this is not about helicopter moms
So I opened Twitter this morning and look what I saw. What a fucking mess.
Apparently, many wealthy and famous families wrote large checks to a sketchy college admissions consultant to ensure their kids’ admission into elite schools. This consultant helped defraud SAT scores or lied about the applicant’s athletic abilities. Many of the kids had no idea that their scores had been inflated or their athletic resumes doctored.
My initial knee-jerk reaction was to be first disgusted by society in general for its needless reliance on status-based gatekeepers for our children. #MOMWEREWOLF
Then, I felt deeply annoyed by the narrative that "rich white helicopter moms" had paid to get their kids into top-tier colleges. Because I’m sorry… do these children not have fathers as well? #FEMINISTWEREWOLF
But I’ve been writing on the internet long enough to know to wait out a knee-jerk reaction. See, what makes a knee jerk is a hammer that hits me in just the right spot. I don’t even feel the hammer. I just see my foot jump and time was, I’d assume something was up with my foot. Now I’m older, wiser, and know that my foot has nothing to do with it. I just got poked in a tender spot. Now I have to go figure out where that tender spot is.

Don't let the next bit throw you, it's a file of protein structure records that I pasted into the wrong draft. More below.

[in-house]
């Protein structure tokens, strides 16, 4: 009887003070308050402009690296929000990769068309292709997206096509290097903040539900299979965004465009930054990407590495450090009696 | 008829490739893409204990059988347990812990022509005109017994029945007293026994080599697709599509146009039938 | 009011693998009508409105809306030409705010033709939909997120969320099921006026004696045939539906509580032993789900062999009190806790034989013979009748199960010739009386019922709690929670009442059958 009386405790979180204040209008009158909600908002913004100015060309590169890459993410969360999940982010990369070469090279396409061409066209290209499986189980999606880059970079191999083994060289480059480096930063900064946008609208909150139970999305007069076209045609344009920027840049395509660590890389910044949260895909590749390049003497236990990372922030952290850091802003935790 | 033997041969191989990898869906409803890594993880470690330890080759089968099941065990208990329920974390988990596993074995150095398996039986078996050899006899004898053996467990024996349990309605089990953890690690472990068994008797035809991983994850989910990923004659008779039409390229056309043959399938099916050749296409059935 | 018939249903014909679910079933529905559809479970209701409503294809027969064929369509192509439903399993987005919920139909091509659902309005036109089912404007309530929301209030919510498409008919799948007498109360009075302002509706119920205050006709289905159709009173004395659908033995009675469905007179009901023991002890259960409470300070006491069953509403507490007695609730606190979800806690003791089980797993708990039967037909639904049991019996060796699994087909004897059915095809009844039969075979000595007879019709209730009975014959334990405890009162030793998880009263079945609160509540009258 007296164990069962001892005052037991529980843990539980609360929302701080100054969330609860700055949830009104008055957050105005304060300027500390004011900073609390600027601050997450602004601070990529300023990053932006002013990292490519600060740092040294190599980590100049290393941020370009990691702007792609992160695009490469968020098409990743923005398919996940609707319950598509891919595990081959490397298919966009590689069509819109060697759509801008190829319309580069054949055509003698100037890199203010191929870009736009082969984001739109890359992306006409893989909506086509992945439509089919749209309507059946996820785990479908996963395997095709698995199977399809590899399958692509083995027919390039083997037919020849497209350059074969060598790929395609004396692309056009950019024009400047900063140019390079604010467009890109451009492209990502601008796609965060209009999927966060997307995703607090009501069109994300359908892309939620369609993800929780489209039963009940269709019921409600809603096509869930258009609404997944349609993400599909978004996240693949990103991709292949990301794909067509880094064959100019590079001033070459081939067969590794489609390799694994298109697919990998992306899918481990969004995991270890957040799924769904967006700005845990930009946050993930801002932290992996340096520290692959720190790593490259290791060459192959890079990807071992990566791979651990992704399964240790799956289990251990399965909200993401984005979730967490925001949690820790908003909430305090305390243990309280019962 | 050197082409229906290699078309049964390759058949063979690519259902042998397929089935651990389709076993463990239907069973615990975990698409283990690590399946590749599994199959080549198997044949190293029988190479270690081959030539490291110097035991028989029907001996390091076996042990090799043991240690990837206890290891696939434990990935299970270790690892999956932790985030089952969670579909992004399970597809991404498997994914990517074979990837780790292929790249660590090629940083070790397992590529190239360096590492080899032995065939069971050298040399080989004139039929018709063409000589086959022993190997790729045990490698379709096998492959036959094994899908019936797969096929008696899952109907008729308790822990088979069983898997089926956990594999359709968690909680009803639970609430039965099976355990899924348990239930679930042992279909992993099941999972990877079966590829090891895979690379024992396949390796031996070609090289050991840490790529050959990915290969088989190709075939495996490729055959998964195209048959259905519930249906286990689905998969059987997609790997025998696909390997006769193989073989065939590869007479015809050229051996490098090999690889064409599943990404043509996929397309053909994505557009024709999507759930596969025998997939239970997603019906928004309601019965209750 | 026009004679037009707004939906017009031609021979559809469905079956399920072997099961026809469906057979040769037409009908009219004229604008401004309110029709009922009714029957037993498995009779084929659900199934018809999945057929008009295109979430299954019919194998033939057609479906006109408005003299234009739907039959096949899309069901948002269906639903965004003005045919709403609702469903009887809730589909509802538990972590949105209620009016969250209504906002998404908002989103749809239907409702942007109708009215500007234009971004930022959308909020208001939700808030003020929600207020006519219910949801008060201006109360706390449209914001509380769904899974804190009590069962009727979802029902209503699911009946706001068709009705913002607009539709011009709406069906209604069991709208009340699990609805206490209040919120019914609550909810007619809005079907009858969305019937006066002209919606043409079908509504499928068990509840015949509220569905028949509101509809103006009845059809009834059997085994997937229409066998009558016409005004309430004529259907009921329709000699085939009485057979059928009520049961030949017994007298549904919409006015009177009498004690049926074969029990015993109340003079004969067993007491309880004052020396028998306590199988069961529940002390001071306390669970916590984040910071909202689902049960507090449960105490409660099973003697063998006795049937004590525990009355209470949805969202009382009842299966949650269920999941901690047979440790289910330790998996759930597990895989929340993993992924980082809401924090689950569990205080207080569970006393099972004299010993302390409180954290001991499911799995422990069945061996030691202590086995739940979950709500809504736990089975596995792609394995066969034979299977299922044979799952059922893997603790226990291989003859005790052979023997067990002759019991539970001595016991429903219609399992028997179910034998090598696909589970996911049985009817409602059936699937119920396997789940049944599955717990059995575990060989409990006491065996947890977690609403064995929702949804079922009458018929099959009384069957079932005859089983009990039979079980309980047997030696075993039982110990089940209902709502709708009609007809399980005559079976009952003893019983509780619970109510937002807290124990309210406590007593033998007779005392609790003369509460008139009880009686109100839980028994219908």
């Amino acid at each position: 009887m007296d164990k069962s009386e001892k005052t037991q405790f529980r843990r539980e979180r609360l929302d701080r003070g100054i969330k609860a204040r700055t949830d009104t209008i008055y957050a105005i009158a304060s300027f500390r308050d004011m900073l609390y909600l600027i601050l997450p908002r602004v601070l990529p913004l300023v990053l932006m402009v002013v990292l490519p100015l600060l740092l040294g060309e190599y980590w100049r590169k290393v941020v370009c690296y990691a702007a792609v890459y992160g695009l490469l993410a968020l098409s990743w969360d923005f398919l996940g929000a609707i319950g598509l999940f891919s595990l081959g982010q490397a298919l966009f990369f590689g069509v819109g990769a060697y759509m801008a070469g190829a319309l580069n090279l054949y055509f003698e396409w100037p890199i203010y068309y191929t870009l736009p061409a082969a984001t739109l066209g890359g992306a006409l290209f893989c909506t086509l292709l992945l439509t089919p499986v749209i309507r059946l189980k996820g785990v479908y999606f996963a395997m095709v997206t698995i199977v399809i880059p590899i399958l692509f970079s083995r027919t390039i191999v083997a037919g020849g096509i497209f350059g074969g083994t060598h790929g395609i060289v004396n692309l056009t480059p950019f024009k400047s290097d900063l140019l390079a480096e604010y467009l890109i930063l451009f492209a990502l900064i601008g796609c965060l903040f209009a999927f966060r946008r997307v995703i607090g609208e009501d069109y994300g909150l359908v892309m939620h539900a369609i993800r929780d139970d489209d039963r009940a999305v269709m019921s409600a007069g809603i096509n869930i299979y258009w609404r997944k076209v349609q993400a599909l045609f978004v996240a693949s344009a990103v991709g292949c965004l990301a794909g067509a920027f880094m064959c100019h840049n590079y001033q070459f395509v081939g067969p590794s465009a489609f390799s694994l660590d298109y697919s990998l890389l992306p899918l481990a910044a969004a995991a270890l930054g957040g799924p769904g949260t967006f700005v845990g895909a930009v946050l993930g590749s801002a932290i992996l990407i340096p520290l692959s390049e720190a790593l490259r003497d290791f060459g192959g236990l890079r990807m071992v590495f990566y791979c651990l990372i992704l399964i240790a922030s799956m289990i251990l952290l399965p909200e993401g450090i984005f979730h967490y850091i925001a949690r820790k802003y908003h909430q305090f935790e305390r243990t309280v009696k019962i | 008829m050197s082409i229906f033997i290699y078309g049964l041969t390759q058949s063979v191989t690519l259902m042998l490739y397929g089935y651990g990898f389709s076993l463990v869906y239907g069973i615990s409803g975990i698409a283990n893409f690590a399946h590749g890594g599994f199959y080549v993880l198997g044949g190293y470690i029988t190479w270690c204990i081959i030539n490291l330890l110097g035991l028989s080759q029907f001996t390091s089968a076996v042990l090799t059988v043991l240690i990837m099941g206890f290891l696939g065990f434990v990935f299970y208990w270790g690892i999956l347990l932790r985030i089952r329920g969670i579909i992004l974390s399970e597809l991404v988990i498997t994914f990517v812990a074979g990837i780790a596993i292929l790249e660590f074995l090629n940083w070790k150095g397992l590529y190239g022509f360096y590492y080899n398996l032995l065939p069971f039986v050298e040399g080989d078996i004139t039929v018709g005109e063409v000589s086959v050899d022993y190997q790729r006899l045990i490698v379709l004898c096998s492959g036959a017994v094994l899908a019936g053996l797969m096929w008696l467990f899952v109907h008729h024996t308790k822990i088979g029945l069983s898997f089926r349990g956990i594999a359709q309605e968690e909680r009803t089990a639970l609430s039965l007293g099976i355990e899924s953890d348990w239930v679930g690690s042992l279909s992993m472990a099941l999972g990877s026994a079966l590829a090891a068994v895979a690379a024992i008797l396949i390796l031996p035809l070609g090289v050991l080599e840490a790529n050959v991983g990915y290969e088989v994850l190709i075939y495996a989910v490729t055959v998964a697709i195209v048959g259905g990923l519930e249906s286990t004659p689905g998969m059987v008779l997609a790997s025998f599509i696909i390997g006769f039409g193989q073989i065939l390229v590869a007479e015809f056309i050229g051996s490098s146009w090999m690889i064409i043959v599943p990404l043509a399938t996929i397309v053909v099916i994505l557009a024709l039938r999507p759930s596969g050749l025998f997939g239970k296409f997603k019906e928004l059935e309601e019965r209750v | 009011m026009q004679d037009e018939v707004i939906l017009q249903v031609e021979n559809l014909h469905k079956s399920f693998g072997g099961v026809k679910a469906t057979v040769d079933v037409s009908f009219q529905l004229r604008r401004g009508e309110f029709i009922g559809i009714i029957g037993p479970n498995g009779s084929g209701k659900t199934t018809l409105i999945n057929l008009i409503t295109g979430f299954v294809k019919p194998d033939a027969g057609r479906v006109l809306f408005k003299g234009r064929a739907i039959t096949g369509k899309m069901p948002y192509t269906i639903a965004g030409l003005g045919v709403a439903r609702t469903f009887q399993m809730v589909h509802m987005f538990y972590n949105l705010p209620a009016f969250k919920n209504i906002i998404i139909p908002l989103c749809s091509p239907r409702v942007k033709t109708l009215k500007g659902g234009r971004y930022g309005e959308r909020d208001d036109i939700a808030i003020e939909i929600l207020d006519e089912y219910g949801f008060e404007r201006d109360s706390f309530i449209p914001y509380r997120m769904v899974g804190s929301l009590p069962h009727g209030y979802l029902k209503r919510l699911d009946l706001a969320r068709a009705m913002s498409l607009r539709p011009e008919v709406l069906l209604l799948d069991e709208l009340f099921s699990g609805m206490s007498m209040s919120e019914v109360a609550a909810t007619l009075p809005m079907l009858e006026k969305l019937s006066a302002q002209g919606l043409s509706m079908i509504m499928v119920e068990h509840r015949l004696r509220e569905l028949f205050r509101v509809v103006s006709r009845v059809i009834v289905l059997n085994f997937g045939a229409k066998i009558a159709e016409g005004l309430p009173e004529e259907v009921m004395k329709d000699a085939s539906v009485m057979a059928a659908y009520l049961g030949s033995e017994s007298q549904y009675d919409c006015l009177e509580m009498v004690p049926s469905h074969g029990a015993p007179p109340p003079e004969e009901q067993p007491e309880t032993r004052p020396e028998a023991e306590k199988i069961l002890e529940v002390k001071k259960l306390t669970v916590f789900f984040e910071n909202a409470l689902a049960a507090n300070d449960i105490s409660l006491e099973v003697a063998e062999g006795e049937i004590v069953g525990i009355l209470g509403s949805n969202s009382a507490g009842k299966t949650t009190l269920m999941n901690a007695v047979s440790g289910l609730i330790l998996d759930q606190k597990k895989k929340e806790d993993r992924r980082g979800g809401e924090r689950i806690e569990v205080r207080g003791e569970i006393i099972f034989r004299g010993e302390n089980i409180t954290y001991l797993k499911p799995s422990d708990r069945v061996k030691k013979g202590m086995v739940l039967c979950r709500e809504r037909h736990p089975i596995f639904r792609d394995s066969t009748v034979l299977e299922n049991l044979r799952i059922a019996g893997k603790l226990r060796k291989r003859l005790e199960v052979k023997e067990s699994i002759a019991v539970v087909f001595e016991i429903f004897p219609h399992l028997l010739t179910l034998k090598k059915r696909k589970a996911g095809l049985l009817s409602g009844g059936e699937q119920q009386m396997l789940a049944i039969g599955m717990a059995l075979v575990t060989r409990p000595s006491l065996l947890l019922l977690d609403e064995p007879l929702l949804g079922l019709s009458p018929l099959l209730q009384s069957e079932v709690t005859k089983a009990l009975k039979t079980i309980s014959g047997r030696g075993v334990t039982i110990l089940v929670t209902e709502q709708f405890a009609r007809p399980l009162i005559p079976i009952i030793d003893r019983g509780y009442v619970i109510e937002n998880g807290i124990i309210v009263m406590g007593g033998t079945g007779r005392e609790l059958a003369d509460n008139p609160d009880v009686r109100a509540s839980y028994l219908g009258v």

Yes, we live in a status-obsessed culture that often brands kids by the name of the school they went to, and that’s gross as hell.
Yes, I am wondering where daddy’s indictments are in these proceedings.
Yes, the decisions about parenting and education often disproportionately fall on mom's shoulders. If you looked into the paper trail of my kids' lives, you'd have to take my word for it that Ryan actually exists. My name is on everything. I sign the forms and checks. I’m in the classroom every other week. I bring in the nut-free bundt cake for appreciation week.
Now, it’s unfair that moms often do more of the work around their kids’ growth and education than dads often do. But I think I found the tender spot:
The disparity of labor between parents is not as unfair as lying to your kids about what their grades and efforts have actually accomplished.
And even that isn’t the most unfair thing of all. The most unfair part of this whole thing is that only some people have the luxury of believing that grades and efforts are the key elements in a person's accomplishments, rather than money, race, class, attractiveness, and power.
Such a lie hurts everyone. It hurts your kids even if they never find out you lied.
When you lie to your children about what they’ve accomplished, it changes their understanding of the world and marries them to a system where they believe their bought-and-paid-for access is the same as their hard work and unique point of view, and it's not.
College admissions is a zero-sum game. There are x number of beds for freshmen in the incoming class. They can go to people who earned them or people who bought them, and colleges have budgets that need filling.